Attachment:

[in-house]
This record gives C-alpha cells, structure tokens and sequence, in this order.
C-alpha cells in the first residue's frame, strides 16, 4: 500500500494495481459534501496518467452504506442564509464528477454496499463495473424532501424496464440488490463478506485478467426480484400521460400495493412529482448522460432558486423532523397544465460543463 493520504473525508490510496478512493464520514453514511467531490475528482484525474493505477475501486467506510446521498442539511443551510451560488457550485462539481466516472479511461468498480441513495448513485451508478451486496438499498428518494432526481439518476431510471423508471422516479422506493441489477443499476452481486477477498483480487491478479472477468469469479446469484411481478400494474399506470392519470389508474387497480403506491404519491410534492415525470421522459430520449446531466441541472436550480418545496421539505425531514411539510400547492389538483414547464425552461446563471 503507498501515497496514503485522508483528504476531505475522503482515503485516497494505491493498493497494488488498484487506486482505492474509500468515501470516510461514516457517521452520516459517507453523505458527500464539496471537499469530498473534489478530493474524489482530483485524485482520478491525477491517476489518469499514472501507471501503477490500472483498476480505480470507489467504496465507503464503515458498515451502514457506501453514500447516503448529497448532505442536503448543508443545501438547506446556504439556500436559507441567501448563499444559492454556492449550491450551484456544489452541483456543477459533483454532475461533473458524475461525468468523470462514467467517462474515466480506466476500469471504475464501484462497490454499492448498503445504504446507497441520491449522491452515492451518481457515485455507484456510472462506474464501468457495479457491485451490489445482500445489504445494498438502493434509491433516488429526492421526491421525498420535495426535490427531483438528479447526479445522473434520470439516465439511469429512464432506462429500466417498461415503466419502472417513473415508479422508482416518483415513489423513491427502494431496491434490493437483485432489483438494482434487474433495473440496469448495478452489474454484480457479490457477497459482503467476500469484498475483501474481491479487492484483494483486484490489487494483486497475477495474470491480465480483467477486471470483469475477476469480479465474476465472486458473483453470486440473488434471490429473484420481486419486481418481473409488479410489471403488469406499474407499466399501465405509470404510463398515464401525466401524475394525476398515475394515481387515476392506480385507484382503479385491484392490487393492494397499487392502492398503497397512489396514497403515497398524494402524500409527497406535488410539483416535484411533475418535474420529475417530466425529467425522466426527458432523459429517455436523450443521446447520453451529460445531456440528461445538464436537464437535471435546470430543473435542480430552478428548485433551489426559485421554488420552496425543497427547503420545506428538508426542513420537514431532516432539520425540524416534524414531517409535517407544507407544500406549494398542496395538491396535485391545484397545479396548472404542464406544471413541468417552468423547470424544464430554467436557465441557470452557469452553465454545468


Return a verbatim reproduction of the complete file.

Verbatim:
[in-house]
This record gives C-alpha cells, structure tokens and sequence, in this order.
C-alpha cells in the first residue's frame, strides 16, 4: 500500500494495481459534501496518467452504506442564509464528477454496499463495473424532501424496464440488490463478506485478467426480484400521460400495493412529482448522460432558486423532523397544465460543463 493520504473525508490510496478512493464520514453514511467531490475528482484525474493505477475501486467506510446521498442539511443551510451560488457550485462539481466516472479511461468498480441513495448513485451508478451486496438499498428518494432526481439518476431510471423508471422516479422506493441489477443499476452481486477477498483480487491478479472477468469469479446469484411481478400494474399506470392519470389508474387497480403506491404519491410534492415525470421522459430520449446531466441541472436550480418545496421539505425531514411539510400547492389538483414547464425552461446563471 503507498501515497496514503485522508483528504476531505475522503482515503485516497494505491493498493497494488488498484487506486482505492474509500468515501470516510461514516457517521452520516459517507453523505458527500464539496471537499469530498473534489478530493474524489482530483485524485482520478491525477491517476489518469499514472501507471501503477490500472483498476480505480470507489467504496465507503464503515458498515451502514457506501453514500447516503448529497448532505442536503448543508443545501438547506446556504439556500436559507441567501448563499444559492454556492449550491450551484456544489452541483456543477459533483454532475461533473458524475461525468468523470462514467467517462474515466480506466476500469471504475464501484462497490454499492448498503445504504446507497441520491449522491452515492451518481457515485455507484456510472462506474464501468457495479457491485451490489445482500445489504445494498438502493434509491433516488429526492421526491421525498420535495426535490427531483438528479447526479445522473434520470439516465439511469429512464432506462429500466417498461415503466419502472417513473415508479422508482416518483415513489423513491427502494431496491434490493437483485432489483438494482434487474433495473440496469448495478452489474454484480457479490457477497459482503467476500469484498475483501474481491479487492484483494483486484490489487494483486497475477495474470491480465480483467477486471470483469475477476469480479465474476465472486458473483453470486440473488434471490429473484420481486419486481418481473409488479410489471403488469406499474407499466399501465405509470404510463398515464401525466401524475394525476398515475394515481387515476392506480385507484382503479385491484392490487393492494397499487392502492398503497397512489396514497403515497398524494402524500409527497406535488410539483416535484411533475418535474420529475417530466425529467425522466426527458432523459429517455436523450443521446447520453451529460445531456440528461445538464436537464437535471435546470430543473435542480430552478428548485433551489426559485421554488420552496425543497427547503420545506428538508426542513420537514431532516432539520425540524416534524414531517409535517407544507407544500406549494398542496395538491396535485391545484397545479396548472404542464406544471413541468417552468423547470424544464430554467436557465441557470452557469452553465454545468